A map by Matt Brown at Londonist: In 2011, we put together a map showing the London area in Anglo Saxon times (roughly speaking, 500－1066AD). It’s pieced together from many resources, showing our guess at the roads, rivers, forests and marshland that characterised the region.
The main purpose was to highlight the many villages, hamlets and farmsteads whose names are still part of modern London. For example, the map shows ‘Wemba Lea’, the land belonging to a local chieftain by the name of Wemba. We know nothing about Mr Wemba, yet his name is familiar to millions, perhaps billions, through its continuation into our own times as Wembley. Similarly, Croydon is a corruption of Crog Dene, which meant something like ‘valley of the crocuses’.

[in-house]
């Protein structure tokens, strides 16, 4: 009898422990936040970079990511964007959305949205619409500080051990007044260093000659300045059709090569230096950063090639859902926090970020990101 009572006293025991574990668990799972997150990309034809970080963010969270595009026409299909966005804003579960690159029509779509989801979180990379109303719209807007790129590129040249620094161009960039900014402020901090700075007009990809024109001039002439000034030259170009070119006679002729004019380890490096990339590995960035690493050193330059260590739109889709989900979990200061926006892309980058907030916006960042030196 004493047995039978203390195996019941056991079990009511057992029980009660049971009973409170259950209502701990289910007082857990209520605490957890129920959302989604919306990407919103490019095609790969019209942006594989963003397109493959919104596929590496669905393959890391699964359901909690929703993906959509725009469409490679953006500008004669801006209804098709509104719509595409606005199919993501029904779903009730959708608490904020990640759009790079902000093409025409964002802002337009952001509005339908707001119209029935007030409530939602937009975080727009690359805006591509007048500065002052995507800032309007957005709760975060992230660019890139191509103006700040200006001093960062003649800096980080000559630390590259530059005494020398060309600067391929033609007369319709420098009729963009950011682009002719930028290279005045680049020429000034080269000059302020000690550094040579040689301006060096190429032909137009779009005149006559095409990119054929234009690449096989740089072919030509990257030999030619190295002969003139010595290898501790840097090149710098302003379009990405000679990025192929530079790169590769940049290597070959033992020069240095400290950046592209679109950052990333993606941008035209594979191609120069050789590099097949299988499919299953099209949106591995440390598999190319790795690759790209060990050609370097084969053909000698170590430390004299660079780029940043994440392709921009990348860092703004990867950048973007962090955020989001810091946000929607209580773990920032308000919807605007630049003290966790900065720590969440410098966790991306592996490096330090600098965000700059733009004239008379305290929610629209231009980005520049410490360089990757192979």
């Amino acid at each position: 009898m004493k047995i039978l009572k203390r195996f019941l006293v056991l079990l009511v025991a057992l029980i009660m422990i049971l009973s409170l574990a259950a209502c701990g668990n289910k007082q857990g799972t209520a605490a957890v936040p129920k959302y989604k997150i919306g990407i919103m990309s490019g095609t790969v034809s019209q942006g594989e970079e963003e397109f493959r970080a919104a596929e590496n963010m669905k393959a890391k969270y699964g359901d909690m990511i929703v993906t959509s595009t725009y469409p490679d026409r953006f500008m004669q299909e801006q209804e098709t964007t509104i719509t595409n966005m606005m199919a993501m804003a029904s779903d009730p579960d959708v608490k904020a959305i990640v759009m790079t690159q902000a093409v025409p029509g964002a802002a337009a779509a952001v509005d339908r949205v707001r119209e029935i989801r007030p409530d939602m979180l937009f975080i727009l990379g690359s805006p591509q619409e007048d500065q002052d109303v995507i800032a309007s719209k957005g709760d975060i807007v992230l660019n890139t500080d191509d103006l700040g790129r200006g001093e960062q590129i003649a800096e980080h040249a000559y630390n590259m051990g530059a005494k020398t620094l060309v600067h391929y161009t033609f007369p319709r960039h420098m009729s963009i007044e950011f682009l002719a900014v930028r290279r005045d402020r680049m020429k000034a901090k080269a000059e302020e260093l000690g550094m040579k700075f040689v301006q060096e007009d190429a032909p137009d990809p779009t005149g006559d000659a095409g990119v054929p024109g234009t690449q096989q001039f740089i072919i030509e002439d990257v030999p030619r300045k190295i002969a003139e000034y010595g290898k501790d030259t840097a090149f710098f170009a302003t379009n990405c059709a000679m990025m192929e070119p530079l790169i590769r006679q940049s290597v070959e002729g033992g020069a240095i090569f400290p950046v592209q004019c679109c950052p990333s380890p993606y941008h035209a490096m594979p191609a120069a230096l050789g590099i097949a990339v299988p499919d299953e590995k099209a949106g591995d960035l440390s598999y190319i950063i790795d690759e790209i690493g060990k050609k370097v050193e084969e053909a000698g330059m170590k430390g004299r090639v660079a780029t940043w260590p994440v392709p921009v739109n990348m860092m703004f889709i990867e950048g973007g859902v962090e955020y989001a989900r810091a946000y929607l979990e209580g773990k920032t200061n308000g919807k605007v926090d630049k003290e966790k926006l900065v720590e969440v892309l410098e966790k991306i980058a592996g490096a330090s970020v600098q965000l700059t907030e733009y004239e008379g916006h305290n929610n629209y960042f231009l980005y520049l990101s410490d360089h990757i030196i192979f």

Central London was once largely marshland. The first major Anglo Saxon settlement was Lundenwic (now Covent Garden/Aldwych). Later, King Alfred re-established a town within the old Roman walls, known as Lundenburh.
North-west London, with the ‘nose-shaped hill’ (Neasdun), Wemba Lea and the curling River Brent, which still flows through the area.
The map comes with a few caveats. We’re attempting to show a period of several hundred years in one map. Some features might not have been present for the whole of that time span, and names changed.